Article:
Call it a coincidence or simply acche din. The mutual fund industry has not been at the receiving end of this year's budget. In 2014, the budget took away a comparative tax advantage enjoyed by debt mutual fund schemes over bank deposits. The 2015-budget withdrew service tax exemption on services provided by mutual fund agents to mutual funds. In comparison, mutual funds didn't have any nasty surprises in this year's budget. In fact, three tax proposals may help the industry to grow.
Consider the dividend tax proposal on wealthy taxpayers in the budget. It could be a blessing for mutual funds. If a firm, individual or Hindu undivided family (HUF) receives a dividend income of more than ₹10 lakh per annum, the budget proposes to tax the income at 10% on a gross basis. This additional 10% tax is over and above 15% Dividend Distribution Tax (DDT) paid by companies on dividends declared. "So, effectively if you invest through mutual funds, you don't incur any such dividend taxes. I have a feeling wealthy investors will opt for the MF route to get more from dividend income," says Anil Rego, CEO, Right Horizons.
The proposal to levy 10% income tax on dividend income in excess of ₹10 lakh in the hands of the receiver is applicable only to the dividends received as shareholders from companies and not on dividends received from mutual funds. Also, mutual funds are not required to pay this tax on dividends received by them as shareholders from companies as this tax is applicable only on dividends received by individuals, HUF and firms.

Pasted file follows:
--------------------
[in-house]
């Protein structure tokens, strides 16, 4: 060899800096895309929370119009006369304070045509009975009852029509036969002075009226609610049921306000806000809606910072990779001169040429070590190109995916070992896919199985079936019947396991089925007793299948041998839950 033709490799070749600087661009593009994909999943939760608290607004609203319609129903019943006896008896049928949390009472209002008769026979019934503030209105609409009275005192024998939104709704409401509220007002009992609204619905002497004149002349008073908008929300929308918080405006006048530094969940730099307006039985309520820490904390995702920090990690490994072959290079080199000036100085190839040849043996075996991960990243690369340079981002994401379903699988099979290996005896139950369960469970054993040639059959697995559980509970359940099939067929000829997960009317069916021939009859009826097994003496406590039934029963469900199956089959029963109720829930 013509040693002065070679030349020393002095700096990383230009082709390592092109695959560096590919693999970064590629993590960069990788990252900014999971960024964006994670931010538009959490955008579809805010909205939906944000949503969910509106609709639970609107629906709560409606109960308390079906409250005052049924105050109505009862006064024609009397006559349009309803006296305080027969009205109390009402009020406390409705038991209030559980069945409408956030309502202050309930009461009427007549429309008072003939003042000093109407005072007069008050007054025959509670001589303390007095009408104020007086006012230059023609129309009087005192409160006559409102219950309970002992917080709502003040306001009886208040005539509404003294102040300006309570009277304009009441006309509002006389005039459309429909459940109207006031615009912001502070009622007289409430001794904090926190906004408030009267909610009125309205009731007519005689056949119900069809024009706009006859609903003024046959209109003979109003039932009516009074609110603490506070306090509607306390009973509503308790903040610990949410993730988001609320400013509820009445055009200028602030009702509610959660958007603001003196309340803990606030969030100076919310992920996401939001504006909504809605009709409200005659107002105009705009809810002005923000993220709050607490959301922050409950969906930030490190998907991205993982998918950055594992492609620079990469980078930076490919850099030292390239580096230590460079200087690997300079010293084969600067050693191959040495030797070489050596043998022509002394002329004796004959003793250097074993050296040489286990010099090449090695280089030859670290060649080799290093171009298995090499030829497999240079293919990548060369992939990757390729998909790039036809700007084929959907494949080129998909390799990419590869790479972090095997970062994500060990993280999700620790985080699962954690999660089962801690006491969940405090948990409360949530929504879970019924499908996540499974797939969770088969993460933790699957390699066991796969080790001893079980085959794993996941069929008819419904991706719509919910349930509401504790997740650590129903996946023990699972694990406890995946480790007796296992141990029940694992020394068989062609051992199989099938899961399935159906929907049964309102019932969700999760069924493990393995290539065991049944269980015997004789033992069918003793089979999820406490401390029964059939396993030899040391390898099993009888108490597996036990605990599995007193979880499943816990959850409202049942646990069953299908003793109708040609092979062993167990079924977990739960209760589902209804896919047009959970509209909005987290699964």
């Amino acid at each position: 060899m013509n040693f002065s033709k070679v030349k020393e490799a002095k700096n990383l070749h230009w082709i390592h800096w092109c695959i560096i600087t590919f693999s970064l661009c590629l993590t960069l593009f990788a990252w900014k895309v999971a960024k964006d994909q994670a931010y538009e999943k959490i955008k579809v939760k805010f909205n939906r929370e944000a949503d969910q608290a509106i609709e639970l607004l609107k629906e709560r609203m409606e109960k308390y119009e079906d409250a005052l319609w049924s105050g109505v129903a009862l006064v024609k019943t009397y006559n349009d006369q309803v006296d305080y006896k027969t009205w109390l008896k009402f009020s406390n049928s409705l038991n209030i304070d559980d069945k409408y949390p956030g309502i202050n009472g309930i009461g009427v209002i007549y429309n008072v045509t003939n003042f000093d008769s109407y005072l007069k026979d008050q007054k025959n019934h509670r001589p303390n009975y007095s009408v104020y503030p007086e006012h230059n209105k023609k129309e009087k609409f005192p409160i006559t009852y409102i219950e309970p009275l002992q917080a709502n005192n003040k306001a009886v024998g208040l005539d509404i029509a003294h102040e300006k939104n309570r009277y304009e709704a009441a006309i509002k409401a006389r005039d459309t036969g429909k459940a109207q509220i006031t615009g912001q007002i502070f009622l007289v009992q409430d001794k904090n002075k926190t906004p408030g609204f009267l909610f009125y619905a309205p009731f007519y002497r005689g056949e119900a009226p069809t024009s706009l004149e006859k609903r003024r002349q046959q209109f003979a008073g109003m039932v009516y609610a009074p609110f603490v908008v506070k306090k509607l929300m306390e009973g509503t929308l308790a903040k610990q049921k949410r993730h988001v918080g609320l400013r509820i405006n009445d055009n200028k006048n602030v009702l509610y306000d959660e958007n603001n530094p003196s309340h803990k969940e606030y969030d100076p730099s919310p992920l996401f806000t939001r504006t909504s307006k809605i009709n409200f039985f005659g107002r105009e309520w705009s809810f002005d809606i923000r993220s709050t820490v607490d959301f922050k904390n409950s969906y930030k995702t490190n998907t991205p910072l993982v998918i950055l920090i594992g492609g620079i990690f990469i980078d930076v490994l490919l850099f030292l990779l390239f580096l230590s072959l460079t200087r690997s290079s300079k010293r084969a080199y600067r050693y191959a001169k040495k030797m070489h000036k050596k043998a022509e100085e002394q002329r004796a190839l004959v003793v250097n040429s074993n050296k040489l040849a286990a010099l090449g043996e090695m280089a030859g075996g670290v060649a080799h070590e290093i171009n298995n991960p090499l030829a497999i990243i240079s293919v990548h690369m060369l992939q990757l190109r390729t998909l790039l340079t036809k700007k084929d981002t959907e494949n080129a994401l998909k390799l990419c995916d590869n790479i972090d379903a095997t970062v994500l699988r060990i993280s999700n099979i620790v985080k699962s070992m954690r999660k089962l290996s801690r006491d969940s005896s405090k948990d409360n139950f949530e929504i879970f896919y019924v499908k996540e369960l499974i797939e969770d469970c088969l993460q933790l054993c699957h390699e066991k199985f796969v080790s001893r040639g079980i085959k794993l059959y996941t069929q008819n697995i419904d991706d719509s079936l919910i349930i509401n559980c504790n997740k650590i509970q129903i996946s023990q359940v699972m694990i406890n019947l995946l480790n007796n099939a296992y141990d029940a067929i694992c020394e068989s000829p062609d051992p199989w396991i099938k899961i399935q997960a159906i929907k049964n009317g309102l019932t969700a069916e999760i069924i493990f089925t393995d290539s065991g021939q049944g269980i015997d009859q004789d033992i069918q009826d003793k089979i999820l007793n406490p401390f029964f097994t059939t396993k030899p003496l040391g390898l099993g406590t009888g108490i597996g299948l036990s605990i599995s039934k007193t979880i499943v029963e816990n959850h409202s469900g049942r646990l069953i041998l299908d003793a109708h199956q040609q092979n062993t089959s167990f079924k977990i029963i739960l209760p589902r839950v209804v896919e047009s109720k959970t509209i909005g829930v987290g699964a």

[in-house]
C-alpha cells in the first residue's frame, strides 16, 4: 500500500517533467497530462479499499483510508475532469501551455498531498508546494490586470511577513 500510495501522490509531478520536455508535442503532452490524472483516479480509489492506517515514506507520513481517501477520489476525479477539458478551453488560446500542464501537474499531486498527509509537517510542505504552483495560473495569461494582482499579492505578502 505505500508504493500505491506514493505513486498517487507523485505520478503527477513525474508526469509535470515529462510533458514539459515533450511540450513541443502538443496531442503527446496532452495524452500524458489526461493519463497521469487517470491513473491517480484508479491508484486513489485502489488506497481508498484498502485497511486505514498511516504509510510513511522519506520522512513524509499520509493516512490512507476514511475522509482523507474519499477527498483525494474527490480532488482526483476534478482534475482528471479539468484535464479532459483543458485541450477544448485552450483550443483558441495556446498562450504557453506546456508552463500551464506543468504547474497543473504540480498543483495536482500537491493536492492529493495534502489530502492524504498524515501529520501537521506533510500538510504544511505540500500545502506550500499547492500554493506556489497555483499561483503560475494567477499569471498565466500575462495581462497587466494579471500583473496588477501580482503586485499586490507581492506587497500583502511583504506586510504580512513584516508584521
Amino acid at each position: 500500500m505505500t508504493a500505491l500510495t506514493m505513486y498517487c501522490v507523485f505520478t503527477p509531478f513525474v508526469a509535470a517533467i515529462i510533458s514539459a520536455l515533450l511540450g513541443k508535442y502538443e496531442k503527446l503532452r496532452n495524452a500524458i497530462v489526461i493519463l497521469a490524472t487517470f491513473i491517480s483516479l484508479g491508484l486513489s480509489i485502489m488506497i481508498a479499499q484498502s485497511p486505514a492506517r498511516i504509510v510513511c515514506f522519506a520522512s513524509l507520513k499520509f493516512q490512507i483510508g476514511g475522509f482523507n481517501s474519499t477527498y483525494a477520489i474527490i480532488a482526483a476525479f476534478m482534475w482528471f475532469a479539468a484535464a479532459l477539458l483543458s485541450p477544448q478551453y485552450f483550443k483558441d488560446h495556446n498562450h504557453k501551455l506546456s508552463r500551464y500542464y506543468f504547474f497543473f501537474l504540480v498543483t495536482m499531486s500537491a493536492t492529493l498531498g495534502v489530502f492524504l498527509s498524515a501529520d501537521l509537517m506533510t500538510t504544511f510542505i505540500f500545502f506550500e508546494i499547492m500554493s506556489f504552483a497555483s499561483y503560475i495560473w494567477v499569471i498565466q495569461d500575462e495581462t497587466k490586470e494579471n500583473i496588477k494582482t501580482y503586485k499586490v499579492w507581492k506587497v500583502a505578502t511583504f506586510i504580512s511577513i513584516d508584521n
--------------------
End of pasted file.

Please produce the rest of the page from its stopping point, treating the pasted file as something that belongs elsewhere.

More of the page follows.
The budget also has a proposal to tax the services provided by mutual fund agent/distributor to a mutual fund or asset management company under forward charge. In 2015 budget, the exemption to services provided by mutual fund agents/distributors to an asset management company was withdrawn and these services were put under reverse charge liability. That is, the Asset Management Company was made liable to pay a service tax for the services received from such agents/distributors. With these services now put under forward charge, the AMC does not have to pay the service charge. The agent or distributor is liable to pay service tax. Since small agents are eligible for small service provider exemption (threshold turnover of ₹10 lakh per year), only a very small number of agents will be liable to pay service tax. In effect, from April 1, 2016, mutual fund agents/distributors who earn below ₹10 lakh as commissions will be exempted from paying service tax.
Lastly, the contentious taxation on Employees' Provident Fund (EPF) withdrawal could also prompt some individuals to take a closer look at Equity Linked Savings Schemes (ELSSs). The entire corpus in EPF could be withdrawn tax-free earlier. However, now an individual can only withdraw 40 per cent of the corpus, accumulated with contributions made after April 1, tax-free at the time retirement. The person will have to use 60 per cent of the corpus to buy annuity if he wants to escape paying taxes. Sure, opting out of EPF is not an option for many individuals as it is part of their salary package. However, many individual make extra contributions voluntarily to EPF to claim tax deduction under Section 80C and for tax-free income on retirement. Those individuals can consider investing in ELSSs now. ELSSs qualify for a tax deduction under Section 80C and they come with a mandatory lock-in period of three years. Investors can pull the money out after three years and they don't have to pay any taxes on returns. Equity mutual funds held over a year qualify for long-term capital gains tax which is nil at the moment.